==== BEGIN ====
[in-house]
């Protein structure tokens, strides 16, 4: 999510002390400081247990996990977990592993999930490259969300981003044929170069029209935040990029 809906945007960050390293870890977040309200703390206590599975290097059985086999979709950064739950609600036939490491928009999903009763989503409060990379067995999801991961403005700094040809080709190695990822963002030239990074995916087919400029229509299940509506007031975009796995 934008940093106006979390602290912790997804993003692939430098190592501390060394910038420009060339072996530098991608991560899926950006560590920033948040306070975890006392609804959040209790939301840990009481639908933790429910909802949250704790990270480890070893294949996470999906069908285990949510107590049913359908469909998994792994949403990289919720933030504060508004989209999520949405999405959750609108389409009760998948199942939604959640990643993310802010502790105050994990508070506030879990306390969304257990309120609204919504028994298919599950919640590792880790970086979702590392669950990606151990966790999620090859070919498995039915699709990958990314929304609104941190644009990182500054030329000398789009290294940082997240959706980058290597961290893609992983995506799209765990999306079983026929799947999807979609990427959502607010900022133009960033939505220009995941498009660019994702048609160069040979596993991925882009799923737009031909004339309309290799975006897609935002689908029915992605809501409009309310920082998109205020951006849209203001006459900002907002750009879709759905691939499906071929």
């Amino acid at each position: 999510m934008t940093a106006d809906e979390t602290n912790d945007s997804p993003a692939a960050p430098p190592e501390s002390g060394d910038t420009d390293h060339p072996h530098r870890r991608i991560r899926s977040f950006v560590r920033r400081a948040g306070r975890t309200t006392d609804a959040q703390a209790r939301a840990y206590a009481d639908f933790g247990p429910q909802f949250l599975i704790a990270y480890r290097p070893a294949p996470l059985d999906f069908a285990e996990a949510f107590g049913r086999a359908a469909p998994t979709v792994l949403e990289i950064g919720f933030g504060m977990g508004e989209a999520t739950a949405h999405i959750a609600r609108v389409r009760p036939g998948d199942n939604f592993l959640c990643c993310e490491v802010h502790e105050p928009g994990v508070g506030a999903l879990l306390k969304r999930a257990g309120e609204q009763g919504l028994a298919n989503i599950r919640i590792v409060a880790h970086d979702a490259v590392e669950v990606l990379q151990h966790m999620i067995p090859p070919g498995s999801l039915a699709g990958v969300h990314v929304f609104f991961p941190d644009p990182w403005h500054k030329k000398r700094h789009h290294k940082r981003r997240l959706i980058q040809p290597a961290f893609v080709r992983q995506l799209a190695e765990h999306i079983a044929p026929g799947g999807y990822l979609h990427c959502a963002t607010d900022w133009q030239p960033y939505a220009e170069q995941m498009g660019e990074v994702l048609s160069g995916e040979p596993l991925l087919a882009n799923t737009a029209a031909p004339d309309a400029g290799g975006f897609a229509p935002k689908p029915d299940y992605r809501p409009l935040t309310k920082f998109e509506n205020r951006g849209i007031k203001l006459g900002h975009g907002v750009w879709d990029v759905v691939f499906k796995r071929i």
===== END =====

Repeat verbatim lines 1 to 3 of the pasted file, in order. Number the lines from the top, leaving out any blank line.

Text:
[in-house]
């Protein structure tokens, strides 16, 4: 999510002390400081247990996990977990592993999930490259969300981003044929170069029209935040990029 809906945007960050390293870890977040309200703390206590599975290097059985086999979709950064739950609600036939490491928009999903009763989503409060990379067995999801991961403005700094040809080709190695990822963002030239990074995916087919400029229509299940509506007031975009796995 934008940093106006979390602290912790997804993003692939430098190592501390060394910038420009060339072996530098991608991560899926950006560590920033948040306070975890006392609804959040209790939301840990009481639908933790429910909802949250704790990270480890070893294949996470999906069908285990949510107590049913359908469909998994792994949403990289919720933030504060508004989209999520949405999405959750609108389409009760998948199942939604959640990643993310802010502790105050994990508070506030879990306390969304257990309120609204919504028994298919599950919640590792880790970086979702590392669950990606151990966790999620090859070919498995039915699709990958990314929304609104941190644009990182500054030329000398789009290294940082997240959706980058290597961290893609992983995506799209765990999306079983026929799947999807979609990427959502607010900022133009960033939505220009995941498009660019994702048609160069040979596993991925882009799923737009031909004339309309290799975006897609935002689908029915992605809501409009309310920082998109205020951006849209203001006459900002907002750009879709759905691939499906071929």
């Amino acid at each position: 999510m934008t940093a106006d809906e979390t602290n912790d945007s997804p993003a692939a960050p430098p190592e501390s002390g060394d910038t420009d390293h060339p072996h530098r870890r991608i991560r899926s977040f950006v560590r920033r400081a948040g306070r975890t309200t006392d609804a959040q703390a209790r939301a840990y206590a009481d639908f933790g247990p429910q909802f949250l599975i704790a990270y480890r290097p070893a294949p996470l059985d999906f069908a285990e996990a949510f107590g049913r086999a359908a469909p998994t979709v792994l949403e990289i950064g919720f933030g504060m977990g508004e989209a999520t739950a949405h999405i959750a609600r609108v389409r009760p036939g998948d199942n939604f592993l959640c990643c993310e490491v802010h502790e105050p928009g994990v508070g506030a999903l879990l306390k969304r999930a257990g309120e609204q009763g919504l028994a298919n989503i599950r919640i590792v409060a880790h970086d979702a490259v590392e669950v990606l990379q151990h966790m999620i067995p090859p070919g498995s999801l039915a699709g990958v969300h990314v929304f609104f991961p941190d644009p990182w403005h500054k030329k000398r700094h789009h290294k940082r981003r997240l959706i980058q040809p290597a961290f893609v080709r992983q995506l799209a190695e765990h999306i079983a044929p026929g799947g999807y990822l979609h990427c959502a963002t607010d900022w133009q030239p960033y939505a220009e170069q995941m498009g660019e990074v994702l048609s160069g995916e040979p596993l991925l087919a882009n799923t737009a029209a031909p004339d309309a400029g290799g975006f897609a229509p935002k689908p029915d299940y992605r809501p409009l935040t309310k920082f998109e509506n205020r951006g849209i007031k203001l006459g900002h975009g907002v750009w879709d990029v759905v691939f499906k796995r071929i």